Effective oxidation model for light-weight carbon preform ablators

Krishnan Swaminathan-Gopalan, Kelly A. Stephani, Joseph Ferguson, Arnaud Borner, Francesco Panerai, Nagi N. Mansour

Research output: Chapter in Book/Report/Conference proceedingConference contribution


Porous Microstructure Analysis (PuMA) software is used to perform simulations of molecular beam scattering experiments of hyperthermal atomic oxygen striking FiberForm, a carbon preform material used commonly as a precursor in thermal protection systems (TPS). The purpose of this study is to investigate the reactive interaction of fibrous carbon with atomic oxygen in a complex microstructure, which is the primary source of carbon removal at lower temperatures. The detailed micro-structure of FiberForm obtained from X-ray micro-tomography is used in the PuMA simulations to capture the complexity of the porous and fibrous characteristic of FiberForm. A finite-rate surface chemistry model recently constructed from the molecular beam scattering experiments on vitreous carbon is applied to each fiber of the FiberForm material. This model consists of detailed surface reaction mechanisms such as adsorption, desorption, and several types of Langmuir-Hinshelwood (LH) reactions to characterize the oxygen-carbon interactions at the surface. Comparison between the experimental and PuMA time-of-flight (TOF) distributions of both O and CO show good agreement. It wis also found that a significantly higher amount of CO is generated when the beam interacted with FiberForm, when compared with vitreous carbon. This is postulated to be primarily a result of multiple collisions of oxygen with the fibers, resulting in an higher effective rate of CO production. Multiple collisions with the different fibers, resulting from the porous nature of FiberForm is also found to thermalize the O atoms, in addition to the adsorption/desorption process. The effect of micro-structure is concluded to be crucial in determining the final composition and energy distributions of the products. Thus, an effective model for the oxygen interaction with FiberForm, fully accounting for the detailed micro-structure, for use in Computational Fluid Dynamics (CFD) and material response codes, is presented.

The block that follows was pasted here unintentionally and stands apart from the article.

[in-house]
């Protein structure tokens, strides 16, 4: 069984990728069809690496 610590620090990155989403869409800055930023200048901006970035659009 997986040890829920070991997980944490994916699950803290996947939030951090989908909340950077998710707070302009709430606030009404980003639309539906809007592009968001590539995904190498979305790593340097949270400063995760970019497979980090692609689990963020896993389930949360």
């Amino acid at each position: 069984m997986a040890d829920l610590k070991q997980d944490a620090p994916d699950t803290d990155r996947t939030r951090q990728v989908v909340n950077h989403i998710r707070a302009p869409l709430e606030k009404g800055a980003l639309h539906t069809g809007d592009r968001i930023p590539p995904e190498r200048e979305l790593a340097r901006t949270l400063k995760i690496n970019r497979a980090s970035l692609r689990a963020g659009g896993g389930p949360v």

Original languageEnglish (US)
Title of host publicationAIAA Scitech 2019 Forum
PublisherAmerican Institute of Aeronautics and Astronautics Inc, AIAA
ISBN (Print)9781624105784
StatePublished - 2019
EventAIAA Scitech Forum, 2019 - San Diego, United States
Duration: Jan 7 2019Jan 11 2019

Publication series

NameAIAA Scitech 2019 Forum


ConferenceAIAA Scitech Forum, 2019
Country/TerritoryUnited States
CitySan Diego

ASJC Scopus subject areas

  • Aerospace Engineering


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